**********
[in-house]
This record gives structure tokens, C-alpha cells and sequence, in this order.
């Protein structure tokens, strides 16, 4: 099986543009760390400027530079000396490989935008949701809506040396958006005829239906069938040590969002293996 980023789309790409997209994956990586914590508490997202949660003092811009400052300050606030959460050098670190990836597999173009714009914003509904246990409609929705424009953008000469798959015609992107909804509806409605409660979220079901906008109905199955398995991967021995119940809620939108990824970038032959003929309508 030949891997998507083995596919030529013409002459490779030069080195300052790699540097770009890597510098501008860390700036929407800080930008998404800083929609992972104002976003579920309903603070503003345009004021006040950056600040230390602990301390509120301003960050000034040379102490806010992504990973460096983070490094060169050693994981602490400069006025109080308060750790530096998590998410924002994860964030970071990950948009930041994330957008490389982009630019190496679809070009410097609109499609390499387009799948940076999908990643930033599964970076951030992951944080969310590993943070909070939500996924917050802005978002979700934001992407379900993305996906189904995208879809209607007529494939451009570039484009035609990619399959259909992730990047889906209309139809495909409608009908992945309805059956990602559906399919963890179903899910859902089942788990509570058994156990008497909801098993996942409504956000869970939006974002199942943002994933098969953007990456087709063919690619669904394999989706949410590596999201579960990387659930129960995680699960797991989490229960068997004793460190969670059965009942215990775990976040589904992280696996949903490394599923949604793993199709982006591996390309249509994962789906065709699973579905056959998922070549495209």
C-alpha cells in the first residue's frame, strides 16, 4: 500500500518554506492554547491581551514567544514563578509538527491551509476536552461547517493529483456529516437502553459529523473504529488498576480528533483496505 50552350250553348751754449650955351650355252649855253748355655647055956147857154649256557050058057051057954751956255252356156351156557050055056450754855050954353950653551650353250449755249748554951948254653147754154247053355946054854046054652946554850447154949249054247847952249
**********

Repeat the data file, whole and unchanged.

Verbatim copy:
[in-house]
This record gives structure tokens, C-alpha cells and sequence, in this order.
């Protein structure tokens, strides 16, 4: 099986543009760390400027530079000396490989935008949701809506040396958006005829239906069938040590969002293996 980023789309790409997209994956990586914590508490997202949660003092811009400052300050606030959460050098670190990836597999173009714009914003509904246990409609929705424009953008000469798959015609992107909804509806409605409660979220079901906008109905199955398995991967021995119940809620939108990824970038032959003929309508 030949891997998507083995596919030529013409002459490779030069080195300052790699540097770009890597510098501008860390700036929407800080930008998404800083929609992972104002976003579920309903603070503003345009004021006040950056600040230390602990301390509120301003960050000034040379102490806010992504990973460096983070490094060169050693994981602490400069006025109080308060750790530096998590998410924002994860964030970071990950948009930041994330957008490389982009630019190496679809070009410097609109499609390499387009799948940076999908990643930033599964970076951030992951944080969310590993943070909070939500996924917050802005978002979700934001992407379900993305996906189904995208879809209607007529494939451009570039484009035609990619399959259909992730990047889906209309139809495909409608009908992945309805059956990602559906399919963890179903899910859902089942788990509570058994156990008497909801098993996942409504956000869970939006974002199942943002994933098969953007990456087709063919690619669904394999989706949410590596999201579960990387659930129960995680699960797991989490229960068997004793460190969670059965009942215990775990976040589904992280696996949903490394599923949604793993199709982006591996390309249509994962789906065709699973579905056959998922070549495209």
C-alpha cells in the first residue's frame, strides 16, 4: 500500500518554506492554547491581551514567544514563578509538527491551509476536552461547517493529483456529516437502553459529523473504529488498576480528533483496505 50552350250553348751754449650955351650355252649855253748355655647055956147857154649256557050058057051057954751956255252356156351156557050055056450754855050954353950653551650353250449755249748554951948254653147754154247053355946054854046054652946554850447154949249054247847952249